- Finally, be aware of the possibility of Weil’s Disease, which is spread by rats urine in the water. Infection is usually through cuts in the skin or through eyes, mouth or nose. Medical advice should be sought immediately if ill effects are experienced after visiting the foreshore, particularly ‘flu like’ symptoms including a temperature and aching in the muscles and joints.
You must report any and all objects you find which could be of archaeological interest to the Portable Antiquities Scheme Finds Liaison Officer at the Museum of London ([email protected]) or on 0207 814 5733. This Scheme records all archaeological finds made by the public in England and Wales. If you believe that a find may qualify as treasure then you should contact the coroner for the district in which the object was found, usually within fourteen days of making the find. In practice many finders report treasure via the Finds Liaison Officer, which is also acceptable. The coroner or finds liaison officer will give guidance on what to do. The Treasure Act code of practice contains a directory of coroners in the Thames area.
Further advice can be found in this document - Portable Antiquities Scheme – Advice for Finders
Here is the full version of the Treasure Act 1996.
The export of archaeological objects from the UK to any destination requires a UK licence if the object is more than 50 years of age. The type of licence required will depend on where the object was found and, in some cases, the value of the object.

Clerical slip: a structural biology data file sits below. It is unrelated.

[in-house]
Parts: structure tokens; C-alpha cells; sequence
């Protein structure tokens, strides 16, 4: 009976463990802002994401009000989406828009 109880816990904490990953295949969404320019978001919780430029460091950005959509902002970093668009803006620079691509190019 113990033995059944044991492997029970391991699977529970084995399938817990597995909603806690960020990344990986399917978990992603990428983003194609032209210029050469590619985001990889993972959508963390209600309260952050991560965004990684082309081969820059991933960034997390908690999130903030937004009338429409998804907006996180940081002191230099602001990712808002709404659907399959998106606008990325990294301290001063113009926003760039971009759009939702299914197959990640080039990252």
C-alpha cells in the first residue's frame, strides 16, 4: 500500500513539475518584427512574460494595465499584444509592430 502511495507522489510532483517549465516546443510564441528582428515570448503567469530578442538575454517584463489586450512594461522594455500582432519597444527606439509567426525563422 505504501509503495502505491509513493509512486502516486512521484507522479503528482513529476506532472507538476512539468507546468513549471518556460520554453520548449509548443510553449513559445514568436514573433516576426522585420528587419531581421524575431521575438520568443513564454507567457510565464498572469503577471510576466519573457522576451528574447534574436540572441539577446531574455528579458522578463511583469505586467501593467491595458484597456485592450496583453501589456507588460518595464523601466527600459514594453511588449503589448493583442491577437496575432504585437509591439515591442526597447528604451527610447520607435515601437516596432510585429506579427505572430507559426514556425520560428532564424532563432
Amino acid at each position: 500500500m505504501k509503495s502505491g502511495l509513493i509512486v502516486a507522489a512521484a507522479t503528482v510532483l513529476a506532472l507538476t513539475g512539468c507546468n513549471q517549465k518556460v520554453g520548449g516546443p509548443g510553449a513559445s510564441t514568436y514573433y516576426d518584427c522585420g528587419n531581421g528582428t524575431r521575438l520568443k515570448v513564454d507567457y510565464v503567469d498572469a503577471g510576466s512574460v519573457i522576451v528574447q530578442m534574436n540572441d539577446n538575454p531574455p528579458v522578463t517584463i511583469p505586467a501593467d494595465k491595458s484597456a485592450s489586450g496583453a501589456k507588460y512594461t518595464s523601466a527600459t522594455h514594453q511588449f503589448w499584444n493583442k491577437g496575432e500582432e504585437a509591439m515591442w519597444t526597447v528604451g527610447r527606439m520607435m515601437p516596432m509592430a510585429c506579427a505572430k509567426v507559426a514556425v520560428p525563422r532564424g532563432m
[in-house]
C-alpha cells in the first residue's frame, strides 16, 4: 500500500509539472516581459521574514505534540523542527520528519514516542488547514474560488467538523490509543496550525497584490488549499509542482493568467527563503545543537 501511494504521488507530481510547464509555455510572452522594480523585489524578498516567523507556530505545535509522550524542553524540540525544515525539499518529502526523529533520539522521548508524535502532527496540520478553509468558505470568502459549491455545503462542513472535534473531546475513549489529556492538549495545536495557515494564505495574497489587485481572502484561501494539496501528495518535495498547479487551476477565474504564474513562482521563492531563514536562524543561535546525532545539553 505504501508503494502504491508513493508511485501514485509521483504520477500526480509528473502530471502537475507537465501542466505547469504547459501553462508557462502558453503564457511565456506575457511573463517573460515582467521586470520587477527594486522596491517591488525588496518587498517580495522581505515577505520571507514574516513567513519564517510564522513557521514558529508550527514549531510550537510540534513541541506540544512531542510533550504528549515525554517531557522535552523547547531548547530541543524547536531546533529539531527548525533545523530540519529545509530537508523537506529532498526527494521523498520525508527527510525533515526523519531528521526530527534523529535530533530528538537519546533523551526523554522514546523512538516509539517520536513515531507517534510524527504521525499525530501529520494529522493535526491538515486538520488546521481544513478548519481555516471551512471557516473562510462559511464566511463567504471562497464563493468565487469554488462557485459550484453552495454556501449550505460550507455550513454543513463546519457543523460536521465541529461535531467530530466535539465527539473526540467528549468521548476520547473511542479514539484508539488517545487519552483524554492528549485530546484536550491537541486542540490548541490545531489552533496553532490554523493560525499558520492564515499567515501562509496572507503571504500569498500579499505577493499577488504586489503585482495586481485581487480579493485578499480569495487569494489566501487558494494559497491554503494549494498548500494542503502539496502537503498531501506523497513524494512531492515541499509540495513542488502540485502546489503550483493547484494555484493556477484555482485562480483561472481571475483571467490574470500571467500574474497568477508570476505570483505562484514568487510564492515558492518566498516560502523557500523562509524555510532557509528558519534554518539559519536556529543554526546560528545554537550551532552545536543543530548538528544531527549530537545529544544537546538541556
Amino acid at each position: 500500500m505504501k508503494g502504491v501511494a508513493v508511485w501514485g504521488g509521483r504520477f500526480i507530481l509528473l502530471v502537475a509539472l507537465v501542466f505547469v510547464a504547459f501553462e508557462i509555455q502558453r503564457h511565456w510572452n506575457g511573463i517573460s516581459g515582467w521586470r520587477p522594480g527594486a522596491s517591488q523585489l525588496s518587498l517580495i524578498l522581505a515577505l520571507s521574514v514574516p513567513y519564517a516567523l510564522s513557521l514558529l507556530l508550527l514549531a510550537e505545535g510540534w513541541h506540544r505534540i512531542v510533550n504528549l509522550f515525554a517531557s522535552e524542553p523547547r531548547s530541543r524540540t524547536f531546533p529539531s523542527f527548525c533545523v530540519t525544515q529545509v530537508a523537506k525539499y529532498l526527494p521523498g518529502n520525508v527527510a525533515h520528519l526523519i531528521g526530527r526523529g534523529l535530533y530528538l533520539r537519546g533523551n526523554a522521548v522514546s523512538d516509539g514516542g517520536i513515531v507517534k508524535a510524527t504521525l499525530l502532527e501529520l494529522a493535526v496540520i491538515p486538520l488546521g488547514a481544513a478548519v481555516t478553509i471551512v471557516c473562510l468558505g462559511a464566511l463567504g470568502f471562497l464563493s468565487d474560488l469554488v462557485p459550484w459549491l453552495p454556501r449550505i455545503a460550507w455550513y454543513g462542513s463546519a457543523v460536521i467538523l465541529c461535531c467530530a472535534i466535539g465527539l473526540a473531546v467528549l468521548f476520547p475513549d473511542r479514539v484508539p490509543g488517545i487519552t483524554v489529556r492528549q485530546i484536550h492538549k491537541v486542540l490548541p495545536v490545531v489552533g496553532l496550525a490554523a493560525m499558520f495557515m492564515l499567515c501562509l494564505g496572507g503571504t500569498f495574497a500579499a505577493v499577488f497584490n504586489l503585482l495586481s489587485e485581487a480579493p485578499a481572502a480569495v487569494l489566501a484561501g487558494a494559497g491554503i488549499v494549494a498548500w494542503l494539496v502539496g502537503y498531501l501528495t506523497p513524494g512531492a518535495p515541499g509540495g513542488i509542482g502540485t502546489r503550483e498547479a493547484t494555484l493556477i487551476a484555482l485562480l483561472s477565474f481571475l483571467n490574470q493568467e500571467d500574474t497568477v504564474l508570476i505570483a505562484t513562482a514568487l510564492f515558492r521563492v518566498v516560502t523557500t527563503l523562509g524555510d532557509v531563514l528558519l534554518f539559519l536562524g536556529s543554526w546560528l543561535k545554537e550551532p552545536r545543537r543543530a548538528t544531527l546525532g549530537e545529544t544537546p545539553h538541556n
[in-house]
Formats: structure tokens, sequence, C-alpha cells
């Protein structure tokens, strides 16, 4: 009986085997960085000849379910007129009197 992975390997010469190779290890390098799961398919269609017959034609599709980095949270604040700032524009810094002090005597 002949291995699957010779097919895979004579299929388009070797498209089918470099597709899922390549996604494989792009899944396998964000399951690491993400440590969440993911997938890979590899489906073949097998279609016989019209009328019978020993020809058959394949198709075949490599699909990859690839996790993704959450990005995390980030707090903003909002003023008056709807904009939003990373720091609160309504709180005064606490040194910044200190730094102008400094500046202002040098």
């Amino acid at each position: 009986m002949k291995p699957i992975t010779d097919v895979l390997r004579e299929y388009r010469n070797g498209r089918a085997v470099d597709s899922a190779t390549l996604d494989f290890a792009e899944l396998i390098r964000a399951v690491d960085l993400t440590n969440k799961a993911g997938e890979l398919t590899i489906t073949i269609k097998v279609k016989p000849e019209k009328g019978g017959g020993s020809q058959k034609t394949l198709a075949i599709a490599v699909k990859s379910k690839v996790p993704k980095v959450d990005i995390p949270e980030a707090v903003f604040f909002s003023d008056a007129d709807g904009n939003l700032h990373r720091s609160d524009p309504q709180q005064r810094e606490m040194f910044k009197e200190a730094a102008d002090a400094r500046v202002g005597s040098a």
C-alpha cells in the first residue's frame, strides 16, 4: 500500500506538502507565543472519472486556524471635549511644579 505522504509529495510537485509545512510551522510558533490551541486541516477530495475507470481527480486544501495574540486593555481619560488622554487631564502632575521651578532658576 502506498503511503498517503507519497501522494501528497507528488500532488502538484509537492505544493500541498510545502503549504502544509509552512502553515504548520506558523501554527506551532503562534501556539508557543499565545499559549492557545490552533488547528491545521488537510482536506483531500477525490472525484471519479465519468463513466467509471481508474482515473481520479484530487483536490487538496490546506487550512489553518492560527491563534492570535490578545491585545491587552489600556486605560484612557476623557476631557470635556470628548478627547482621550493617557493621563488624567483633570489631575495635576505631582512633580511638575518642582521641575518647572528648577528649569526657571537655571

How long are permits valid for?
Adult and junior permits are valid for three years from the date of purchase. A monthly permit is valid for one month from the date of purchase.
Why do I need consent?
All the foreshore in the UK has an owner. Metal detecting, searching or digging is not a public right and as such it needs the permission of the landowner. The PLA and the Crown Estate are the largest land owners of Thames foreshore and jointly issue a permit, which is administered by the PLA allowing searching or digging.
Where on the Thames foreshore can I dig or search?
Permits issued by the PLA are only valid for certain locations west of the Thames Barrier upstream to Richmond Lock. They are not valid east of the Thames Barrier and no searching/digging is allowed on the foreshore of the River Thames east of this point.
A GIS-based map of where Standard Permit holders may search the foreshore -- including all relevant restrictions listed in the Terms and Conditions associated with the Standard Permit -- is available below (details of the restrictions are available from the ‘Legend’ tab).
Can I magnet fish in the tidal Thames?
Magnet fishing in the tidal Thames is not allowed, even with a Foreshore Permit. This is because of potential hazards to navigation, the environment and the safety of individuals involved and other river users.
Group Activities on the Thames Foreshore
Anyone wishing to organise a group activity such as a walk or guided tour which does not involve any disturbance of the Thames foreshore must first apply for written permission from the Port of London Authority’s Estates Department on [email protected].
If the group activity involves any disturbance of the foreshore then each participant must also have their own individual Thames Foreshore Permit in addition to the event organiser will also need permission from the Estates Department.